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Haltiwanger comments on business formation in Bloomberg Quint
South shows surprising economic resiliance
Located in News
Article Reference Troff document (with manpage macros)Factor Models and Time-Varying Parameter Framework for Forecasting Exchange Rates and Inflation: A Survey
A survey of models used for forecasting exchange rates and inflation reveals that the factor‐based and time‐varying parameter or state space models generate superior forecasts relative to all other models. This survey also finds that models based on Taylor rule and portfolio balance theory have moderate predictive power for forecasting exchange rates. The evidence on the use of Bayesian Model Averaging approach in forecasting exchange rates reveals limited predictive power, but strong support for forecasting inflation. Overall, the evidence overwhelmingly points to the context of the forecasts, relevance of the historical data, data transformation, choice of the benchmark, selected time horizons, sample period and forecast evaluation methods as the crucial elements in selecting forecasting models for exchange rate and inflation.
Located in MPRC People / Manouchehr (Mitch) Mokhtari, Ph.D. / Mitch Mokhtari Publications
Article Reference Troff document (with manpage macros)An empirical approach based on quantile regression for estimating citation ageing
An aspect of citation behavior, which has received longstanding attention in research, is how articles’ received citations evolve as time passes since their publication (i.e., citation ageing). Citation ageing has been studied mainly by the formulation and fit of mathematical models of diverse complexity. Commonly, these models restrict the shape of citation ageing functions and explicitly take into account factors known to influence citation ageing. An alternative—and less studied—approach is to estimate citation ageing functions using data-driven strategies. However, research following the latter approach has not been consistent in taking into account those factors known to influence citation ageing. In this article, we propose a model-free approach for estimating citation ageing functions which combines quantile regression with a non-parametric specification able to capture citation inflation. The proposed strategy allows taking into account field of research effects, impact level effects, citation inflation effects and skewness in the distribution of cites effects. To test our methodology, we collected a large dataset consisting of more than five million citations to 59,707 research articles spanning 12 dissimilar fields of research and, with this data in hand, tested the proposed strategy.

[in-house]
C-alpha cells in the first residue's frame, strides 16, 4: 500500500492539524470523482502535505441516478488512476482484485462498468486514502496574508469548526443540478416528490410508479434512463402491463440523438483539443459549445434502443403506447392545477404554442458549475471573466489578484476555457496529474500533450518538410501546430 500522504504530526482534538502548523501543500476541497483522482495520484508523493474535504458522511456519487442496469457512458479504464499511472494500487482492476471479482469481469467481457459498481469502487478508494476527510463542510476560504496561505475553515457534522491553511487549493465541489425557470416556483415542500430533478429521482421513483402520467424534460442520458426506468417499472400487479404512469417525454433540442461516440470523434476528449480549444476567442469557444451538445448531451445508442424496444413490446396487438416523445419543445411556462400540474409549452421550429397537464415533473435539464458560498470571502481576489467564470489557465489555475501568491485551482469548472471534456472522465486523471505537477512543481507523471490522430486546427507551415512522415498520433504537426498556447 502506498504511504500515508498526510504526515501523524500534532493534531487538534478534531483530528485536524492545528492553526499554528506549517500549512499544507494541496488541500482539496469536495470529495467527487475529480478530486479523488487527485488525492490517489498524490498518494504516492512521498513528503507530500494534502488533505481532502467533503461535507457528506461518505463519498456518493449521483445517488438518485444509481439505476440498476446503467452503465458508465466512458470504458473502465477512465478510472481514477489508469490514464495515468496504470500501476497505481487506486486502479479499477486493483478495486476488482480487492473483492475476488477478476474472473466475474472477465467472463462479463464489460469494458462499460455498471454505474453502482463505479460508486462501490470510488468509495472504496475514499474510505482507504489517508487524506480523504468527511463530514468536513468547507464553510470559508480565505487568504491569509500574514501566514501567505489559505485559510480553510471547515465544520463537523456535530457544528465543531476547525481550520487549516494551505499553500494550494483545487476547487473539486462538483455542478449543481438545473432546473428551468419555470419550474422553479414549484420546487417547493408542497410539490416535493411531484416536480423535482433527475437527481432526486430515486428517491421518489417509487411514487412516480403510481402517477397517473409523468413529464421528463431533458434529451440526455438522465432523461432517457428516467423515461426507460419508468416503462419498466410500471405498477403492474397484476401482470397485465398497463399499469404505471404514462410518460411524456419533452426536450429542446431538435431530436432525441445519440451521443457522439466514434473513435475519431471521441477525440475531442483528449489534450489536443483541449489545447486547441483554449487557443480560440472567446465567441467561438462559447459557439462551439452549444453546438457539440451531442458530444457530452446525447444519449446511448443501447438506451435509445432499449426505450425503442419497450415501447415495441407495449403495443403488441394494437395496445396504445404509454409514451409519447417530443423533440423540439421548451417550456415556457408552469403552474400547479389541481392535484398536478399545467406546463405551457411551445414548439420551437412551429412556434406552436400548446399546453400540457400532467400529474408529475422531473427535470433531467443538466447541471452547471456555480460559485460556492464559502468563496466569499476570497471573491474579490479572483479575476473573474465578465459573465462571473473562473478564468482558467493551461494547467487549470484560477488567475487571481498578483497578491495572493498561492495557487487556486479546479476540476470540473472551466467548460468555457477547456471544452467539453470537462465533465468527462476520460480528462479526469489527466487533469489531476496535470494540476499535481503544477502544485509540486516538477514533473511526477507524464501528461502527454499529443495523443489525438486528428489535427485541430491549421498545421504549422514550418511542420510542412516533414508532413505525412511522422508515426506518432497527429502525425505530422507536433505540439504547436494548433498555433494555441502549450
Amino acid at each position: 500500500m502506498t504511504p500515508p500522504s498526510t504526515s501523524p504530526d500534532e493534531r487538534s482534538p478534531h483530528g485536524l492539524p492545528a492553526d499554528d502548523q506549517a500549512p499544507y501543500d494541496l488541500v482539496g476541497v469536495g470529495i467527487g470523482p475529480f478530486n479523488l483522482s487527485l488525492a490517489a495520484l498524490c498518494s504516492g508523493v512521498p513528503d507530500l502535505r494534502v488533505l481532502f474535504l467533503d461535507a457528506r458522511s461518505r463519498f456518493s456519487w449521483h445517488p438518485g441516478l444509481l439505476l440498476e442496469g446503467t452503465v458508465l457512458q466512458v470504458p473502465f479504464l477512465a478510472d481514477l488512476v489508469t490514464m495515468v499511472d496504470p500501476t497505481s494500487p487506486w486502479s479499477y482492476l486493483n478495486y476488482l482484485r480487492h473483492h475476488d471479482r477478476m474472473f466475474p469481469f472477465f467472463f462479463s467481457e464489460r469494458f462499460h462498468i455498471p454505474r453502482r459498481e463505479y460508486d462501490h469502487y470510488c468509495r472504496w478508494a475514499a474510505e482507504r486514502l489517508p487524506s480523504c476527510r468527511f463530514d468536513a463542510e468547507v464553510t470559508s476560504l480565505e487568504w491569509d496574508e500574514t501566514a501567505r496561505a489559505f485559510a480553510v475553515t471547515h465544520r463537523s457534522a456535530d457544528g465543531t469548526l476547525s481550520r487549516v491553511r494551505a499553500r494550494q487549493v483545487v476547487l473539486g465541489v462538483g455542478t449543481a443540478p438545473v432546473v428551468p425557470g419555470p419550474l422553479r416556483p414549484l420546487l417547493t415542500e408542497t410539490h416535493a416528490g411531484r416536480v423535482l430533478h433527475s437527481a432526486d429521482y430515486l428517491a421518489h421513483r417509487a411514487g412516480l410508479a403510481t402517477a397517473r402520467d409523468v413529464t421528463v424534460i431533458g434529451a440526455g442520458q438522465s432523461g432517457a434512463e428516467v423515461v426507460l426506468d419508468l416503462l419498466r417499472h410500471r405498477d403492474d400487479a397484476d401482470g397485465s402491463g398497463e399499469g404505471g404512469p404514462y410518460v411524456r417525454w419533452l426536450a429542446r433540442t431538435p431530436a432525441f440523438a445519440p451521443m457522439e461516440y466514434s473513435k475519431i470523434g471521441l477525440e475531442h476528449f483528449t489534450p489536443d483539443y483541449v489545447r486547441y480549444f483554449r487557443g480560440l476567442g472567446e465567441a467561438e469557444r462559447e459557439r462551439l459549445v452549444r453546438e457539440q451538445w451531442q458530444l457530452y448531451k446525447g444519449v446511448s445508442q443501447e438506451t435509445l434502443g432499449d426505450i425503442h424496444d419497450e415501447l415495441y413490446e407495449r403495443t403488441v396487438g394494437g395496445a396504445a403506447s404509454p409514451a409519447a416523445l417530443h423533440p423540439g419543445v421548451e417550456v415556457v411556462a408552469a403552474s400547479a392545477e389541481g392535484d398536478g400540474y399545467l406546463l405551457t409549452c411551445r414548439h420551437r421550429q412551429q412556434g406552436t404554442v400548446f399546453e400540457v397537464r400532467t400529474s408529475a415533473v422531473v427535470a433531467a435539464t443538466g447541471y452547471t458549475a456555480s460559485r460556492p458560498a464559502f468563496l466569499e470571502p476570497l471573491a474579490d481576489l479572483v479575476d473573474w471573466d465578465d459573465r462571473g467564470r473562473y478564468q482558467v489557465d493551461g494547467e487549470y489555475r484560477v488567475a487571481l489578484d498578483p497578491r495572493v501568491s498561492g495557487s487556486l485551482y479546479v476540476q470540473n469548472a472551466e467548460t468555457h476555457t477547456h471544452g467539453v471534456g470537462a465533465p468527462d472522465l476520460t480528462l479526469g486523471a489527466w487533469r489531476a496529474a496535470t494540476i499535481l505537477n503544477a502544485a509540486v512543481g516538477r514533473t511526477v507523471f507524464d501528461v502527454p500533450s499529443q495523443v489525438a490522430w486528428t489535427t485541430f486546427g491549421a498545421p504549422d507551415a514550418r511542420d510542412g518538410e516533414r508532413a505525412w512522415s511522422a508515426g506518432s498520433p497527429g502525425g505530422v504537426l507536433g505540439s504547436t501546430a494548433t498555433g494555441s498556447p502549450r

Located in MPRC People / Sebastian Galiani, Ph.D. / Sebastian Galiani Publications